These dusty steel mills become really exciting when molten metal is poured. The flames illuminate surfaces while the yellow green lights pierce the smoke from the ceiling. Cool blue light from outside streams through dirty glass panels. This creates three distinct light sources and a visual poetry that you wouldn't expect from such a dangerous and enormous space.
These two buses are in a junk yard that I drive by almost everyday. They are tucked into the forest directly across from where I stop. As traffic whizzes by I find myself staring at these shapes, thinking about the thousands of hours spent on buses like this as a child. Yet I'm also intrigued by the bold, intense yellow against a field of non-color. The contrast and abstract shapes bring thoughts of Mark Rothko. It has taken me four years of observation to make this painting–in 90 minutes.
This is the latest of my vintage series of paintings. It is from an image taken in the early 1900s from the Hazelwood section of Pittsburgh. I'm using Van Dyke brown, Portland gray and white to achieve a look similar to an aged photo. It really forces me to "feel the weight" of the buildings. I've told students for years that value trumps color every time. Now I'm getting a chance to practice what I preach.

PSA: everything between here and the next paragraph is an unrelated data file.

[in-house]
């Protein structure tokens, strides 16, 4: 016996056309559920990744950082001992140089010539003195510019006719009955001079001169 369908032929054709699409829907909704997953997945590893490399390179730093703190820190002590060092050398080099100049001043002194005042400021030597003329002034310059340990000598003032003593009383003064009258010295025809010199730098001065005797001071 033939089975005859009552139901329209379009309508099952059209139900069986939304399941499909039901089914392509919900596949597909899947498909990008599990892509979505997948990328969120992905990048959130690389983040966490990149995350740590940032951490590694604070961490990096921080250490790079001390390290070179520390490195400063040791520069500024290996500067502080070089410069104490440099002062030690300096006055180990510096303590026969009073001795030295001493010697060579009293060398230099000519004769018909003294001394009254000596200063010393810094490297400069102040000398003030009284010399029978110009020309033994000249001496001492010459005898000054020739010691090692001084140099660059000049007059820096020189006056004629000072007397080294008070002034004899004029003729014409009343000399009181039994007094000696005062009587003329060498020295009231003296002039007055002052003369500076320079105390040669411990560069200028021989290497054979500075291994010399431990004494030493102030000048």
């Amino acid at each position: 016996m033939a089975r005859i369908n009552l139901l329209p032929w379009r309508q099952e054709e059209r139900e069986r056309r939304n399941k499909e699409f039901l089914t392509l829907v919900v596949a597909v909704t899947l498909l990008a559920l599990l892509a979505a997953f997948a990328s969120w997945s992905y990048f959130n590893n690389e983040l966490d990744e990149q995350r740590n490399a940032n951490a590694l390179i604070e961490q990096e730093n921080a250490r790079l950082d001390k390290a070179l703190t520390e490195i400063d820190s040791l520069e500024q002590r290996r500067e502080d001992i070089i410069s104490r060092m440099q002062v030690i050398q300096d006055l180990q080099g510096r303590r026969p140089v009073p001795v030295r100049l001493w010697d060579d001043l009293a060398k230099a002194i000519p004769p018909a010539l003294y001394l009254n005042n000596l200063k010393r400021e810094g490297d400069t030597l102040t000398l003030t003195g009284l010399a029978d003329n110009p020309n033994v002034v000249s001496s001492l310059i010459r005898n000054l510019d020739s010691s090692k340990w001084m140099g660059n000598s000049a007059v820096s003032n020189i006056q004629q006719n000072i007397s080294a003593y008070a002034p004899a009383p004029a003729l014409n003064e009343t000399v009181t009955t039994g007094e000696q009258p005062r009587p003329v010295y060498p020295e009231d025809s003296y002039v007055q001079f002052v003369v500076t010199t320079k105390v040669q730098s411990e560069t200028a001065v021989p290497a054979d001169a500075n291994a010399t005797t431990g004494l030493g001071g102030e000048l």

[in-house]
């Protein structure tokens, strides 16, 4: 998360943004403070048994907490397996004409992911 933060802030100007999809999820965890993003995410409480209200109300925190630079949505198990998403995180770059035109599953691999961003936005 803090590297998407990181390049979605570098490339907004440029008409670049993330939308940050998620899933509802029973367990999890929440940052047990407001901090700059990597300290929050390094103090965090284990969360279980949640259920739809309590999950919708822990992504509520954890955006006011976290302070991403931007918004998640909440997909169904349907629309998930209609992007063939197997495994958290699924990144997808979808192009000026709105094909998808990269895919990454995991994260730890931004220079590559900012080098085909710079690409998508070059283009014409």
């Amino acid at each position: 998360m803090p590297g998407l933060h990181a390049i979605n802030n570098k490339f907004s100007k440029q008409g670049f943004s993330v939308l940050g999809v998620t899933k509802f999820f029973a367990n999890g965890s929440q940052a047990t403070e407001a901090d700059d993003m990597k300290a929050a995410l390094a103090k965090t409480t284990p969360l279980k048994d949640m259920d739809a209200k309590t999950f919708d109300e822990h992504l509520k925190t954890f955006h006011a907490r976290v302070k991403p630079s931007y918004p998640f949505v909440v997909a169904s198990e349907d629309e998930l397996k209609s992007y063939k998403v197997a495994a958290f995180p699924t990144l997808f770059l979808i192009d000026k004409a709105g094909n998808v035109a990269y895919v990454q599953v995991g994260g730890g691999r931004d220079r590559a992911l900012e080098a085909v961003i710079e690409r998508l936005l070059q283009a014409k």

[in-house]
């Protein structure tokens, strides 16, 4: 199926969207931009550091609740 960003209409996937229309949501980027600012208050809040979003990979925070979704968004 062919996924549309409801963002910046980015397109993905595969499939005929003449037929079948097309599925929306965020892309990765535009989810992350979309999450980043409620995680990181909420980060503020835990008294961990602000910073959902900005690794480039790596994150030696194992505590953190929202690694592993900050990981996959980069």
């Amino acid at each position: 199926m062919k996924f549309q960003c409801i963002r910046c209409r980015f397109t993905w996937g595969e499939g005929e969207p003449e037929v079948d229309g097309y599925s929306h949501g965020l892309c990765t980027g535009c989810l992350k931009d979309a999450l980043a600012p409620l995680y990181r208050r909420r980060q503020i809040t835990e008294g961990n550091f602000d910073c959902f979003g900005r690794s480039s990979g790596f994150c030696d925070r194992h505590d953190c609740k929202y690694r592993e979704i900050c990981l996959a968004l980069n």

I've been using the idea of missing houses in recent work. The spaces remind me of a smile without a tooth. Most of the urban landscape work has been done within a few blocks of my studio. It just doesn't seem necessary to travel to "find" a good painting location when so many interesting options exist nearby.